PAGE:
Office of Sustainability

University of Mississippi

How to Go Green: Be a Smarter Consumer

“The manufacture, use, and disposal of certain products might have adverse impacts on human health and the environment…that impose costs that…ultimately, society as a whole, end up paying for in one way or another.”
— EPA

To be a greener consumer, consider a product’s environmental impact in addition to its price and quality. When you start to consider where a product comes from and how it is produced and packaged, you will start to make purchases that are better for the environment and that are more sustainable. If you find yourself standing in the aisle of the store with two products in your hands, and while comparing the two, you notice that one is packaged in thick plastic and the other is packaged in a cardboard box that could be recycled, you have just made a step towards becoming a green consumer.

Two main goals of being a greener consumer are: reducing waste and conserving energy.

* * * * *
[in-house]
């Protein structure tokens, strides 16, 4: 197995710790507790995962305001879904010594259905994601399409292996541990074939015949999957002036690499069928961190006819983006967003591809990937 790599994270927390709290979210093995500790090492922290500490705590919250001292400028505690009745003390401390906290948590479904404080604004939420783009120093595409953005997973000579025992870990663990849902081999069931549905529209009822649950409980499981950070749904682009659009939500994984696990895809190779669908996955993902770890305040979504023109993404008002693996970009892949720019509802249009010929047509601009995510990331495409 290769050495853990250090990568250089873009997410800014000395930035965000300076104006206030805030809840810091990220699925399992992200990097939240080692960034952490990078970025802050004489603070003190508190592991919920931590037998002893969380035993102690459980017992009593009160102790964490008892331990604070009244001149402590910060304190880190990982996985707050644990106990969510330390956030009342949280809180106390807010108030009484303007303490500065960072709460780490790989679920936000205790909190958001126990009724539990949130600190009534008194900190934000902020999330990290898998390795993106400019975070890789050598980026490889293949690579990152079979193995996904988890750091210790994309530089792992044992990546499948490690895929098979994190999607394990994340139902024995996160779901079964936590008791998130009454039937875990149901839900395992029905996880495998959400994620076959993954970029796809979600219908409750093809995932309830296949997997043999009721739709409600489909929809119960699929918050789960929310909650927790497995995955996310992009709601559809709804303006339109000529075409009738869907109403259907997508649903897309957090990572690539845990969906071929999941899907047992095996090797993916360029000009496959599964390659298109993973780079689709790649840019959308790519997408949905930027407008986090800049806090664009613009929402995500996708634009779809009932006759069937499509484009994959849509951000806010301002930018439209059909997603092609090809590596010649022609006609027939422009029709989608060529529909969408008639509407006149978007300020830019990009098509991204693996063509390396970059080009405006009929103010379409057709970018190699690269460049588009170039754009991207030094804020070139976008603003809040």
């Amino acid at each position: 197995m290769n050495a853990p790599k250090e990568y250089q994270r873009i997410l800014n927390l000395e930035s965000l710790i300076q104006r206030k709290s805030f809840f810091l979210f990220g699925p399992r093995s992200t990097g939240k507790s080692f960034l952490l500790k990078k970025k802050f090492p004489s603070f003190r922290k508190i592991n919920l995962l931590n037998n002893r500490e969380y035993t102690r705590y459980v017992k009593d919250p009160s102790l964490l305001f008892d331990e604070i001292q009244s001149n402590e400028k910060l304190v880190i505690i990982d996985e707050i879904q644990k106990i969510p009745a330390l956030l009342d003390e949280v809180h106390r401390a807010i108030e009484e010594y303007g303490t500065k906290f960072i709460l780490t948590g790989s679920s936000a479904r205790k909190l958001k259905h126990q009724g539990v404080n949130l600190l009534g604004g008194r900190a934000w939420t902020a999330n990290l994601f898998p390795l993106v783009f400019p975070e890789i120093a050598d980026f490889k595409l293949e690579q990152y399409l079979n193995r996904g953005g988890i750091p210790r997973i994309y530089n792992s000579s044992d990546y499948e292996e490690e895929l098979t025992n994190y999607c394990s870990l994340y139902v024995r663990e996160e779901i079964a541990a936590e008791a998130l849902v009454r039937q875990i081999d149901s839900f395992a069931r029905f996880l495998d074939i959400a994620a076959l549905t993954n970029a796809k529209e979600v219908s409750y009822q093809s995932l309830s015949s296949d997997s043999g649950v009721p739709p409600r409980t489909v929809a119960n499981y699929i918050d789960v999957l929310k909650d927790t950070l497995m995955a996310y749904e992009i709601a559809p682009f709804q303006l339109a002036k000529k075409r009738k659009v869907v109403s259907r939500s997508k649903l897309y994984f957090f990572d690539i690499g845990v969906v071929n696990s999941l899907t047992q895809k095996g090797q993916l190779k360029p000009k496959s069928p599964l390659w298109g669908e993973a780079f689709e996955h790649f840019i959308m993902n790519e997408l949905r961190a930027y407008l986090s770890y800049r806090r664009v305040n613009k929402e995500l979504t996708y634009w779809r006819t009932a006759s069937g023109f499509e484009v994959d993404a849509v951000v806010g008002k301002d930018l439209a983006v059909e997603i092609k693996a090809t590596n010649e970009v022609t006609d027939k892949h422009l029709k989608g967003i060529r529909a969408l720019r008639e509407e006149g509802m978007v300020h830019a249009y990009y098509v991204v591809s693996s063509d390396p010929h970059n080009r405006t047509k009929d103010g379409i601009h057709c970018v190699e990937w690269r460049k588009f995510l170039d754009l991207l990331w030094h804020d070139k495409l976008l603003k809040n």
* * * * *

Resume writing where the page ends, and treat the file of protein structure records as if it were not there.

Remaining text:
Reducing Waste

Many products can be recycled, but we should also strive to generate fewer items that need to be disposed.

  • Packaging. Look at the whole product when deciding what to buy, including a product’s packaging. Try to buy products with packaging that is reusable, recyclable, and/or minimal. A good deal of energy goes into creating packaging that is often unnecessary and wasteful.
  • Recycled or remanufactured content. A product containing post-consumer recycled content or a remanufactured product may be greener than one solely composed of virgin materials. Purchasing products with recycled content helps to ensure there is a market for recycling.

Energy Conservation

  • ENERGY STAR. This program established by the EPA and Department of Energy is “a voluntary labeling program designed to identify and promote energy-efficient products to reduce greenhouse gas emissions.” The label helps consumers recognize which products are truly energy efficient according to strict standards set by the joint agencies. These products save money over the long-term and help to reduce greenhouse gas emissions, and as such are preferable to those products without the label. Products recognized with the ENERGY STAR label should be purchased where applicable.For more information about the program and to find products, visit: http://www.energystar.gov/index.cfm?fuseaction=find_a_product.

Energy Efficiency. For product categories without ENERGY STAR labels, try to purchase those that are energy efficient products.

EPA’s EPP Final Guidance
http://www.epa.gov/epp/pubs/guidance/finalguidance.htm